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Jack B. Fisher, Anders Lindström, and Thomas E. Marler

below hole in C. pectinata ; 2 months after injection. ( I ) Injury at 2 cm below hole in C. endentata ; 12 months after injection. ( J ) Transverse section of wound periderm in C. pectinata cut 2 months after injection; showing tissue from surface

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D.S. Achor, H. Browning, and L.G. Albrigo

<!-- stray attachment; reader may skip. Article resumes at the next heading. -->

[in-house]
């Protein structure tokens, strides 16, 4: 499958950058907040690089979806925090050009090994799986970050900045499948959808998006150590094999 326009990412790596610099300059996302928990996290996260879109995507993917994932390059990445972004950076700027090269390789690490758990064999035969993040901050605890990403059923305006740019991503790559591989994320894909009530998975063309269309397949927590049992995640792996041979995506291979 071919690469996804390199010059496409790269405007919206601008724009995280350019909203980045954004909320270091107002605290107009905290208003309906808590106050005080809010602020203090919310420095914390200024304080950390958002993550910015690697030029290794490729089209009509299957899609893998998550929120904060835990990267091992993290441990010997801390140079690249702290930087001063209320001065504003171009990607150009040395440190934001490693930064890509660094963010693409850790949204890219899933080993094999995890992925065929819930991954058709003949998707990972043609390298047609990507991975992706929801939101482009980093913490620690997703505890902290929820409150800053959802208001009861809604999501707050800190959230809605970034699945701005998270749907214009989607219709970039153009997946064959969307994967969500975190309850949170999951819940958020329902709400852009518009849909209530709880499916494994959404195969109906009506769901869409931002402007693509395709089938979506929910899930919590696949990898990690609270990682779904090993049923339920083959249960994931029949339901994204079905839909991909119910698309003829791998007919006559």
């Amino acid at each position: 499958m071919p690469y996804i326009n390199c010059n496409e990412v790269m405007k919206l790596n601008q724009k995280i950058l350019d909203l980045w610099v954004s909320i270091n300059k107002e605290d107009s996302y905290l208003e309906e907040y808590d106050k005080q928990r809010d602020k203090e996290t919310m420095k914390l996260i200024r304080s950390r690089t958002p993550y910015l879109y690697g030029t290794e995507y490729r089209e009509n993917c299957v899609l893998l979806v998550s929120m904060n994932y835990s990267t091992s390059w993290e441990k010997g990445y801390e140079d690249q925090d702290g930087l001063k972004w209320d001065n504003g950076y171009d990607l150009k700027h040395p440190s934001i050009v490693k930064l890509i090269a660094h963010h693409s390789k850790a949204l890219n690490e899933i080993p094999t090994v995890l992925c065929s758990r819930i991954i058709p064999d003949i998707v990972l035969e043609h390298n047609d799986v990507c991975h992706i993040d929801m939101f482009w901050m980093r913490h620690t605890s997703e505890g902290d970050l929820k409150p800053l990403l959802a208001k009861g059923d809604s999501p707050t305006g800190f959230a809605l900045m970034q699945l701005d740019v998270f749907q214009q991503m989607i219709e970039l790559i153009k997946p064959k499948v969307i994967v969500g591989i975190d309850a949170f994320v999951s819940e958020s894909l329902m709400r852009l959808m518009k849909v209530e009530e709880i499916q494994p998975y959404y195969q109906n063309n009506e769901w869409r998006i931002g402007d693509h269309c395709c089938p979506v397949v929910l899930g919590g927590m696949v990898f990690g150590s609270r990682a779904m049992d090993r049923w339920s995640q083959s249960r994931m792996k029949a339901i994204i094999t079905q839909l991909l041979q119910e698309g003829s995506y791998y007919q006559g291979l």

Young expanding leaves of `Ambersweet' [Citrus reticulata Blanco × C. paradisi Macf. × C. reticulata) × C. sinensis (L) Osb.] with feeding injury by third larval stage of citrus leafminer (Phyllocnistis citrella) were examined by light and electron microscopy for extent of injury and tissue recovery over time. Results confirmed that injury is confined to the epidermal layer, leaving a thin covering over the mine tunnel that consisted of the cuticle and outer cell wall. Wound recovery consisted of two possible responses: the production of callus tissue or the formation of wound periderm. The production of callus tissue developed within 3 days of injury when the uninjured palisade or spongy parenchyma below the injured epidermis produced callus tissue through periclinal or diagonal cell divisions. After 1 month, the entire epidermis was replaced by callus tissue. In the absence of secondary microbial invasion, this callus tissue developed a thick cuticle, followed by development of a covering of platelet wax after 4 months. Alternatively, wound periderm formed if the outer cuticular covering was torn before the cuticle had developed sufficiently to prevent the exposed cells from being desiccated or invaded by fungi, bacteria, or other insects. The wound periderm consisted of a lignified layer of collapsed callus cells, a suberized phellem layer, and a multilayered phelloderm-phellogen. Since there were always cellular collapse or fungi and bacteria associated with wound periderm formation, it was determined to be a secondary effect, not a direct effect of leafminer feeding.